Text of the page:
It's fascinating to watch this Tower of Babel moment, as different Twitter communities scatter — tech to Mastodon, media to Substack Notes, many punters to group chats old & new, and so on.

Twitter used to be where things happened, for good or for ill, because everyone was there. It was a bit like the old days of TV, where there was a reasonable chance of most people around the proverbial office water cooler having watched the same thing the previous evening. We are already looking back on Twitter as having once filled a similar role, as the place where things happened that we could all discuss together. Sure, some of the content was reshared from Tumblr, or latterly, TikTok, but that's the point: it broke big on Twitter.

Now, newsletter writers are having to figure out how to embed Mastodon posts, and meanwhile I'm having to rearrange my iPhone screen to allow for the sudden explosion of apps, where previously I could rely on Twitter in the dock and an RSS reader on the first screen.

Whether Twitter survives and in what form, it's obvious that its universality is gone. The clarity of being @brand — and not having to specify anything else! — was very valuable, and it was something that Facebook or Google, for all their ubiquity, could never deliver.

There is value in a single digital town square, and in being able to be part of a single global conversation. Twitter was a big part of how I kept up with goings-on in tech from my perch in provincial Italy. Timezones aside, Twitter meant that not being in Silicon Valley was not a major handicap, because I could catch up with everything that was begin discussed in my own time (in a way that would not have been possible if more real-time paradigms like Clubhouse had taken off).

Of course town squares also attract mad people and false prophets, for the exact same reason: because they can find an audience. This is why it is important for town squares to have rules of acceptable behaviour, enforced by some combination of ostracism and ejection.

Twitter under Musk appears to be opposed to any form of etiquette, or at least its enforcement. The reason people are streaming out of the square is that it is becoming overrun with rude people who want to shout at them, so they are looking for other places to meet and talk. There is nothing quite like the town square that was Twitter, so everyone is dispersing to cafes, private salons, and underground speakeasies, to continue the conversation with their particular friends and fans.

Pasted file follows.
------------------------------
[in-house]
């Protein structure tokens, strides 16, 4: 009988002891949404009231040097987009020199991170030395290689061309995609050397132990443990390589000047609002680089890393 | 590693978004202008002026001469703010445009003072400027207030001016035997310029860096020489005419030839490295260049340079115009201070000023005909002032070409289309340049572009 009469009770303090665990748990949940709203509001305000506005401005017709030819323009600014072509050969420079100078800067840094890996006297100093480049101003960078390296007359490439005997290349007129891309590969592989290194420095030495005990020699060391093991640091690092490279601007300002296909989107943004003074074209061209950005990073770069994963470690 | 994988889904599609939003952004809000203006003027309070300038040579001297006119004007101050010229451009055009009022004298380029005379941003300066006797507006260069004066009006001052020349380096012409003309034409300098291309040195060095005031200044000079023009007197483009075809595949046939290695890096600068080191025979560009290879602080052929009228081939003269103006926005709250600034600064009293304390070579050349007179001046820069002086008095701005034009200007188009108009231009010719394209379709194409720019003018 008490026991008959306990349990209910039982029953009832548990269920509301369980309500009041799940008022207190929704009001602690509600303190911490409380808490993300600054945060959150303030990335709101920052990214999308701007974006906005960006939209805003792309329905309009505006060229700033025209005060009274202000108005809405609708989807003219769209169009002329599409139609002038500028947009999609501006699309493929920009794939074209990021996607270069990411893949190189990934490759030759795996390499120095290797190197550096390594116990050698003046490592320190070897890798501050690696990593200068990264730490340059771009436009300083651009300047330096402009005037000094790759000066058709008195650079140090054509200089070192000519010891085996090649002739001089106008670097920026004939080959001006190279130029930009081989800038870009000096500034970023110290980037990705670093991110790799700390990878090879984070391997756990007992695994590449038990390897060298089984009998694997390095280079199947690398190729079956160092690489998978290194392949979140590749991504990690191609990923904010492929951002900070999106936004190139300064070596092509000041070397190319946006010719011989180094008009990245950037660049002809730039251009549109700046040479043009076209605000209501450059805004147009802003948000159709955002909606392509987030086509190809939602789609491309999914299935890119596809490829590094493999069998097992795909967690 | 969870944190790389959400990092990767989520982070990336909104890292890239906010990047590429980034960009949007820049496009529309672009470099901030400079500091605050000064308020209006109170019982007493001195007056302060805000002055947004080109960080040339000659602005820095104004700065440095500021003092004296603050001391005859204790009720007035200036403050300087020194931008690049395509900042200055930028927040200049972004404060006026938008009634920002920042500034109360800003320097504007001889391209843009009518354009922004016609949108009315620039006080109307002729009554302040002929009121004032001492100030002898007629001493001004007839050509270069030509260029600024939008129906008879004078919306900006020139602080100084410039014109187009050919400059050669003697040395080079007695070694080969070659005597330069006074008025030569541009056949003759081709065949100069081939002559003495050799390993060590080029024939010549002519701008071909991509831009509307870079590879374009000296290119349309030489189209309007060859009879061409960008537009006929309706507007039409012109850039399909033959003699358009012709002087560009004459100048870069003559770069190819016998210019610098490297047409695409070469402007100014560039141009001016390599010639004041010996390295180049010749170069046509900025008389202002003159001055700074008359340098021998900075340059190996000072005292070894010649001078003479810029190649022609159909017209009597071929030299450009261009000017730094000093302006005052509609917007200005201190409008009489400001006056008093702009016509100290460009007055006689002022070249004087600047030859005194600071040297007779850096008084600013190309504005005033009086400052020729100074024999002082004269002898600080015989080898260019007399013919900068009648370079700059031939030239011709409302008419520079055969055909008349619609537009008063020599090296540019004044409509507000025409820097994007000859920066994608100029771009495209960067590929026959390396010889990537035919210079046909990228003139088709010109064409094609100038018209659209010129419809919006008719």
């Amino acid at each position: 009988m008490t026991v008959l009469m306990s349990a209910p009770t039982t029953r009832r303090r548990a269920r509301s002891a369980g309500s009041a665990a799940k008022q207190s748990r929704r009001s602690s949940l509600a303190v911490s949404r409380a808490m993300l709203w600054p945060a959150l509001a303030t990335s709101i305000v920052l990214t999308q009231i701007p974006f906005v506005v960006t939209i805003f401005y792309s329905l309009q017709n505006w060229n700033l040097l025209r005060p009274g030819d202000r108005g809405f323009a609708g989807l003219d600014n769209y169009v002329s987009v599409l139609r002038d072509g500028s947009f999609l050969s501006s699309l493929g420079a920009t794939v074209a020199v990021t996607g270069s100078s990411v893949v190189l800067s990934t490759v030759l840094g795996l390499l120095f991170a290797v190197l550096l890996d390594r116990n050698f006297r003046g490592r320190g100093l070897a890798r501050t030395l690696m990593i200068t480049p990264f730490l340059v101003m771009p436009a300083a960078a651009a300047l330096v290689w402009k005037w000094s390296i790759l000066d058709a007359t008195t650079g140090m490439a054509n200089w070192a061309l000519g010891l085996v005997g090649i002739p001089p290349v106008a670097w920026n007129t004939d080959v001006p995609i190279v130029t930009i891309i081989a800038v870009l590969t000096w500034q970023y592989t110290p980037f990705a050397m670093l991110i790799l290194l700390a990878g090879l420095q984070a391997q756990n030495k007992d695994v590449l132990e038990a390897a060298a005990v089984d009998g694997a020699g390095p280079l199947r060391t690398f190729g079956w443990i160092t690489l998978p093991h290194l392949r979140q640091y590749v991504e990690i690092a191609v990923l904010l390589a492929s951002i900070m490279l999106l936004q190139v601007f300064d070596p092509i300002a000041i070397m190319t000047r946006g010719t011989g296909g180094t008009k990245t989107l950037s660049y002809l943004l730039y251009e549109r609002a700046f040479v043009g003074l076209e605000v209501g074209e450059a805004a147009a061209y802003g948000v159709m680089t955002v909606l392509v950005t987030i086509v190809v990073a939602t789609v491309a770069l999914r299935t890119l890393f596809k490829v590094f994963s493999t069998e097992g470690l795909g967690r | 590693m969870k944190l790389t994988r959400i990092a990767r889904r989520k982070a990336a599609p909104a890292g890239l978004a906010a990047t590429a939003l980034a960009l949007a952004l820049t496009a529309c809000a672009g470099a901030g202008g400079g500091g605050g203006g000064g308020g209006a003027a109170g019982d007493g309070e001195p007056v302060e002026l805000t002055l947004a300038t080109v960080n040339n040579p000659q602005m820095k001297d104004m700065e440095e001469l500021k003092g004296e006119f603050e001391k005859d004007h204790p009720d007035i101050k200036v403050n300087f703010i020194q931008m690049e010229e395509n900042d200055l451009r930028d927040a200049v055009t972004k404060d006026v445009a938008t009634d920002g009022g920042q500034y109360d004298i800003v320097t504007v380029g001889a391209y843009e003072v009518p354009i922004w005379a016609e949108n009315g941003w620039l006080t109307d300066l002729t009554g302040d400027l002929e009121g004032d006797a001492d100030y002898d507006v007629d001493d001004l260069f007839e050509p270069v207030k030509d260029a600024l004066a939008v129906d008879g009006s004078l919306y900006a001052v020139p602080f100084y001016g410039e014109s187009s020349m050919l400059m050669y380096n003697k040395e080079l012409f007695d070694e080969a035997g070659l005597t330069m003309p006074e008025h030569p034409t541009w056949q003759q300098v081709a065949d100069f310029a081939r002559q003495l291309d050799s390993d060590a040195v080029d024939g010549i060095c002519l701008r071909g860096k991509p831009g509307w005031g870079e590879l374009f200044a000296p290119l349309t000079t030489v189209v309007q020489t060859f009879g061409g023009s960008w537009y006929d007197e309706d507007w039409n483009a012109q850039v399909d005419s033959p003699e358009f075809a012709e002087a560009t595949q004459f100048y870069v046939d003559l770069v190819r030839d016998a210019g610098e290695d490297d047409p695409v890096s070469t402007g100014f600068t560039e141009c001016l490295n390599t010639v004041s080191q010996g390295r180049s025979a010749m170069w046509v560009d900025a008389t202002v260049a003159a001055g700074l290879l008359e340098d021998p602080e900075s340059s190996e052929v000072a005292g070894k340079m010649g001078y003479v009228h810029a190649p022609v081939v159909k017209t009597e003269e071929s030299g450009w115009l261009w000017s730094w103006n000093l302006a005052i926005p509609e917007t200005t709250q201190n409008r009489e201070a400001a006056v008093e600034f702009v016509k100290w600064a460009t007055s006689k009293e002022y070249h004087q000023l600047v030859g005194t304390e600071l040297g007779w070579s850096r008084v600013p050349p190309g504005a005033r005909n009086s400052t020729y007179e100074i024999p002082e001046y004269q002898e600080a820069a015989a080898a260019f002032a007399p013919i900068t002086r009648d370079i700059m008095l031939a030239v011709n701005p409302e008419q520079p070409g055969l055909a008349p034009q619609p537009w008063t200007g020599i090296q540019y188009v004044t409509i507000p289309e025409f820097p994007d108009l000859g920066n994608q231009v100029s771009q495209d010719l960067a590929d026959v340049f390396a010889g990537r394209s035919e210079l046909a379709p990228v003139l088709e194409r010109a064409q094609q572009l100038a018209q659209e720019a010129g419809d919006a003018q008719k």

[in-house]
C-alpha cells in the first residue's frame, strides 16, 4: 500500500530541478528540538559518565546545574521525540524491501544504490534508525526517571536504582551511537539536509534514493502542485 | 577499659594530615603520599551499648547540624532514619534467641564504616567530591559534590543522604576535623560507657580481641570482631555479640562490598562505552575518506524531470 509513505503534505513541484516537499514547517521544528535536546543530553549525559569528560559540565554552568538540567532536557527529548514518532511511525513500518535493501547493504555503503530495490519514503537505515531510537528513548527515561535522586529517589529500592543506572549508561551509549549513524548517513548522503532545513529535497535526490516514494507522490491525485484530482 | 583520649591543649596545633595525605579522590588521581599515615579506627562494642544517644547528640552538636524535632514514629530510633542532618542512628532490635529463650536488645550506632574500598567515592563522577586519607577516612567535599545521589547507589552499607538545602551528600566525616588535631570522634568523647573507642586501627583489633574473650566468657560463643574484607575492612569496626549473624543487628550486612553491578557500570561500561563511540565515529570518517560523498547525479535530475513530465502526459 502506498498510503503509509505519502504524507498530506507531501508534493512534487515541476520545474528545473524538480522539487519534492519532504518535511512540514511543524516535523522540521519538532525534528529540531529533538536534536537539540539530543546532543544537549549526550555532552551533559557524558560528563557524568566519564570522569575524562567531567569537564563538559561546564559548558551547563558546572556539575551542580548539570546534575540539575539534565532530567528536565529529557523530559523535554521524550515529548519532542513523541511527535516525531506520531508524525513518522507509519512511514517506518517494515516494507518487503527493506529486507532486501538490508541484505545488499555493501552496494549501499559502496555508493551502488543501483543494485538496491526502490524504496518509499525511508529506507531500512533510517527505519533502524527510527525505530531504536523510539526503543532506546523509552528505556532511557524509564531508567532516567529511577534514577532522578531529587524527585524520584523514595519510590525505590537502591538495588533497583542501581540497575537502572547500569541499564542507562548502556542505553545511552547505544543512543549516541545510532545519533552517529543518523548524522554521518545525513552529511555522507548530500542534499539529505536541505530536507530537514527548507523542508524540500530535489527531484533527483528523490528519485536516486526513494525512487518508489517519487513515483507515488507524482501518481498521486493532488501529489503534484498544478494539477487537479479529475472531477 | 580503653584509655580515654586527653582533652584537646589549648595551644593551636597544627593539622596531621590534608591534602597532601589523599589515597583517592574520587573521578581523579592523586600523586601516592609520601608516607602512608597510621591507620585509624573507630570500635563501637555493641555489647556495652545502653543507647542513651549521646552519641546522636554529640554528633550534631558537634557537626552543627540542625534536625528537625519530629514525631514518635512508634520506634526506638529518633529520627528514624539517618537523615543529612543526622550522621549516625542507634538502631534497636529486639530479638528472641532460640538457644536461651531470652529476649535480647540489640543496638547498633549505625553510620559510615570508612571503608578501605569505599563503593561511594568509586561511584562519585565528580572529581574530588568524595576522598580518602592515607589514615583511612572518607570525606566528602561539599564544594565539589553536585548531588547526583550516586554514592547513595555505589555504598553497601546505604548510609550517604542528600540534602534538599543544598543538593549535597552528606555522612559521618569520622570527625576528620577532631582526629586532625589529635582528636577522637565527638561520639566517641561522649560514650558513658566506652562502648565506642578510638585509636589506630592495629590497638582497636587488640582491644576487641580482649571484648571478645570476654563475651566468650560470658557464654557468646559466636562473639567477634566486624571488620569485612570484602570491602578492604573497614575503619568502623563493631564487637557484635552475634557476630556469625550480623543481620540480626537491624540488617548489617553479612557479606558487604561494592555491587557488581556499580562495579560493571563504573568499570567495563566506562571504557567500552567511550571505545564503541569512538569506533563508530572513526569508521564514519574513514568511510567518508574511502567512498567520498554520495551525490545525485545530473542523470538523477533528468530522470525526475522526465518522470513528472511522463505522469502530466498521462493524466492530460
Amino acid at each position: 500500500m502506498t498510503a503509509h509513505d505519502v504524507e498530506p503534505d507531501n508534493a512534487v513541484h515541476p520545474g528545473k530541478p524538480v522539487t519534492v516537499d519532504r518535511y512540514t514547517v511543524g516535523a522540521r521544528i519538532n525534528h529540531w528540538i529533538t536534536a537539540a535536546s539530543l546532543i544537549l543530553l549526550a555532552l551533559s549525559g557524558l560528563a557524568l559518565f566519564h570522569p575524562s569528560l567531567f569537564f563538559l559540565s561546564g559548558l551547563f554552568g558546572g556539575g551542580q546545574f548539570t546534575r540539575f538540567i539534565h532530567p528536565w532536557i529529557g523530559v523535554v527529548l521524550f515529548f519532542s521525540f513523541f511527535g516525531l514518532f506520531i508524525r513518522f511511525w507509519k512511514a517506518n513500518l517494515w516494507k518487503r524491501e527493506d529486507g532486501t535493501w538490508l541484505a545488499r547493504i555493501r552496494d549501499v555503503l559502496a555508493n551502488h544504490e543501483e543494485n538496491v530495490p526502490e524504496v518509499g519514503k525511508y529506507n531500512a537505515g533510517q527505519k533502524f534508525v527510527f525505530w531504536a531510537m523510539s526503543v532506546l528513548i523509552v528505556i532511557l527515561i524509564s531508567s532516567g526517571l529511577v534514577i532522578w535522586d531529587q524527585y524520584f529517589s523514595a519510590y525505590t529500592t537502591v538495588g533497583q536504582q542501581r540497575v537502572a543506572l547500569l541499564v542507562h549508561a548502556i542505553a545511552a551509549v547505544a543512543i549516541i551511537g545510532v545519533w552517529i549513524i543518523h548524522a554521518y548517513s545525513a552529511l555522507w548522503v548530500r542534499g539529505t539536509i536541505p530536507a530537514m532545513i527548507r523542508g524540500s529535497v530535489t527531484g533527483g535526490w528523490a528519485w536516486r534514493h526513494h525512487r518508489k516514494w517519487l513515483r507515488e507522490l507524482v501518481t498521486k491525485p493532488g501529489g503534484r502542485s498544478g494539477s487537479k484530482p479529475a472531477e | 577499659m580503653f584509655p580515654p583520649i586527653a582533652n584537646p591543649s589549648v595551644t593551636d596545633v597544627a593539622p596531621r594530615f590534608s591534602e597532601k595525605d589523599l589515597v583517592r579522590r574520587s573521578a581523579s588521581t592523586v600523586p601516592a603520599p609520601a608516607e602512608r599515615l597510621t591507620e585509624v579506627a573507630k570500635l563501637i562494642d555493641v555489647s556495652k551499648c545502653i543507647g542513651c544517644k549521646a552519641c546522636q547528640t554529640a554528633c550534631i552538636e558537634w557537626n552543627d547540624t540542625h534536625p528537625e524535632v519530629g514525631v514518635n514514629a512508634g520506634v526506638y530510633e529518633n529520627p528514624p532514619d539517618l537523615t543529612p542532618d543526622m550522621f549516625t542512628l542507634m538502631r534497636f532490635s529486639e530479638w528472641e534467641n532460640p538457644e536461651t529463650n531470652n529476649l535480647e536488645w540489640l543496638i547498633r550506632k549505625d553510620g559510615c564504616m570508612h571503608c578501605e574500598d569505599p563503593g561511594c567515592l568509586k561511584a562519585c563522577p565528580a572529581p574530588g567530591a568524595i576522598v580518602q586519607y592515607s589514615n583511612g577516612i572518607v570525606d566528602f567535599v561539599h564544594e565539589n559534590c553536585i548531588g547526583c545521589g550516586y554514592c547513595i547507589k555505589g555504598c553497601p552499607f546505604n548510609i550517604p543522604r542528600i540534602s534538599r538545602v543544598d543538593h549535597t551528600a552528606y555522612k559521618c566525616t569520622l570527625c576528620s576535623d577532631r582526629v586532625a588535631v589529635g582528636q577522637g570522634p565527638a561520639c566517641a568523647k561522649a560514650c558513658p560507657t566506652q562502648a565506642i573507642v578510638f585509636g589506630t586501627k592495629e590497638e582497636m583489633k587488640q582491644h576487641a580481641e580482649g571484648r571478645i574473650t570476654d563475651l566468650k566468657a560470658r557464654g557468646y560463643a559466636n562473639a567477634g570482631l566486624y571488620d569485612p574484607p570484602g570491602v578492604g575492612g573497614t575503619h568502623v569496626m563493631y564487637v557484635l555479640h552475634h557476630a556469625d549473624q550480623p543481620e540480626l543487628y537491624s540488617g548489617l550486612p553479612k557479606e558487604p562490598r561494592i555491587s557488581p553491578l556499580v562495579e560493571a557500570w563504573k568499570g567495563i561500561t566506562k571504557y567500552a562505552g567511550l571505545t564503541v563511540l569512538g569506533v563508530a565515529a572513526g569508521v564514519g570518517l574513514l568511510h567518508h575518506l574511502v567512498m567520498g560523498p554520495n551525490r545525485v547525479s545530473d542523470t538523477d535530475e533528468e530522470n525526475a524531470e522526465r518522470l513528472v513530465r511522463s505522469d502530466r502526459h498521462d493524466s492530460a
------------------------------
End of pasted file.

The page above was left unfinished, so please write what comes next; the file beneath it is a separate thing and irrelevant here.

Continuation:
These days few of us go to a physical town square every day, even here in Italy where most of the population has access to one. They remain places where we meet, but the meeting is arranged elsewhere, using digital tools that the creators of those piazzas could not even have immagined.

As the Twitter diaspora continues, maybe more of us — me included! — should remember to go out to the town square, put the phone away, and be present with people in the same place for a little while.

Then, when we go back online — because of course we will go back online, that's where we live these days — we will have to be more intentional about who we talk to. Intentionality is sometimes presented as being purely positive, but it also requires effort. Where I used to have Twitter and Unread, now I have added Mastodon, Artifact, Substack, and Wavegraph, not to mention a reinvigorated LinkedIn, and probably more to come. There is friction to switching apps: if I have a moment to check in, which app do I turn to — and which app do I leave "for later"?

This is not going to be a purely negative development! As in all moments of change, new entrants will take advantage of the changed situation to rise above the noise threshold. Meanwhile, those who benefited from the previous paradigm will have to evolve with the times. At least this time, it's an actual organic change, rather than chasing the whims of an ad-maximising algorithm, let alone one immature meme-obsessed billionaire man-child.

🖼️ Photo by Inma Santiago on Unsplash